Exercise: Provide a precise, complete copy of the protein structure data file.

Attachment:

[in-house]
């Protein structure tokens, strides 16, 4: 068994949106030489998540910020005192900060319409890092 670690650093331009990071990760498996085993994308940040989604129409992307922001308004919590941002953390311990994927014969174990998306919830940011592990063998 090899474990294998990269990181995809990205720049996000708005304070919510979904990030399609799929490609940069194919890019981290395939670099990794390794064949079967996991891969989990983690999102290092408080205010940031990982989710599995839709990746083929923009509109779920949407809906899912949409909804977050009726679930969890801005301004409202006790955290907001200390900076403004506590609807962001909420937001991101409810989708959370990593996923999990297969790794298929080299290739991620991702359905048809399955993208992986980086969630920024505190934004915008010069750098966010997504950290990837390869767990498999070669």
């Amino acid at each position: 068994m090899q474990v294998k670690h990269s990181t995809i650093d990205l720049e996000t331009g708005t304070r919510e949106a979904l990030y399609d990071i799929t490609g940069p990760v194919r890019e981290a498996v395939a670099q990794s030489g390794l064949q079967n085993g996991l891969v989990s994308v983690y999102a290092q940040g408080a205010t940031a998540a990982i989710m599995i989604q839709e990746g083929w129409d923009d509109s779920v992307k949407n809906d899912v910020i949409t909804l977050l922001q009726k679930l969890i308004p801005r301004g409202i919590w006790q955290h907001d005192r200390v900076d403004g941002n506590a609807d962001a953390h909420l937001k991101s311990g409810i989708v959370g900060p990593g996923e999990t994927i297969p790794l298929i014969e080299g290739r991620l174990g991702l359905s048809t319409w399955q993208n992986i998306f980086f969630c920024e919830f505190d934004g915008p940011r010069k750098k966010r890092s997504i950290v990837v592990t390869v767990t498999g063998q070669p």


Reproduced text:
[in-house]
């Protein structure tokens, strides 16, 4: 068994949106030489998540910020005192900060319409890092 670690650093331009990071990760498996085993994308940040989604129409992307922001308004919590941002953390311990994927014969174990998306919830940011592990063998 090899474990294998990269990181995809990205720049996000708005304070919510979904990030399609799929490609940069194919890019981290395939670099990794390794064949079967996991891969989990983690999102290092408080205010940031990982989710599995839709990746083929923009509109779920949407809906899912949409909804977050009726679930969890801005301004409202006790955290907001200390900076403004506590609807962001909420937001991101409810989708959370990593996923999990297969790794298929080299290739991620991702359905048809399955993208992986980086969630920024505190934004915008010069750098966010997504950290990837390869767990498999070669």
């Amino acid at each position: 068994m090899q474990v294998k670690h990269s990181t995809i650093d990205l720049e996000t331009g708005t304070r919510e949106a979904l990030y399609d990071i799929t490609g940069p990760v194919r890019e981290a498996v395939a670099q990794s030489g390794l064949q079967n085993g996991l891969v989990s994308v983690y999102a290092q940040g408080a205010t940031a998540a990982i989710m599995i989604q839709e990746g083929w129409d923009d509109s779920v992307k949407n809906d899912v910020i949409t909804l977050l922001q009726k679930l969890i308004p801005r301004g409202i919590w006790q955290h907001d005192r200390v900076d403004g941002n506590a609807d962001a953390h909420l937001k991101s311990g409810i989708v959370g900060p990593g996923e999990t994927i297969p790794l298929i014969e080299g290739r991620l174990g991702l359905s048809t319409w399955q993208n992986i998306f980086f969630c920024e919830f505190d934004g915008p940011r010069k750098k966010r890092s997504i950290v990837v592990t390869v767990t498999g063998q070669p």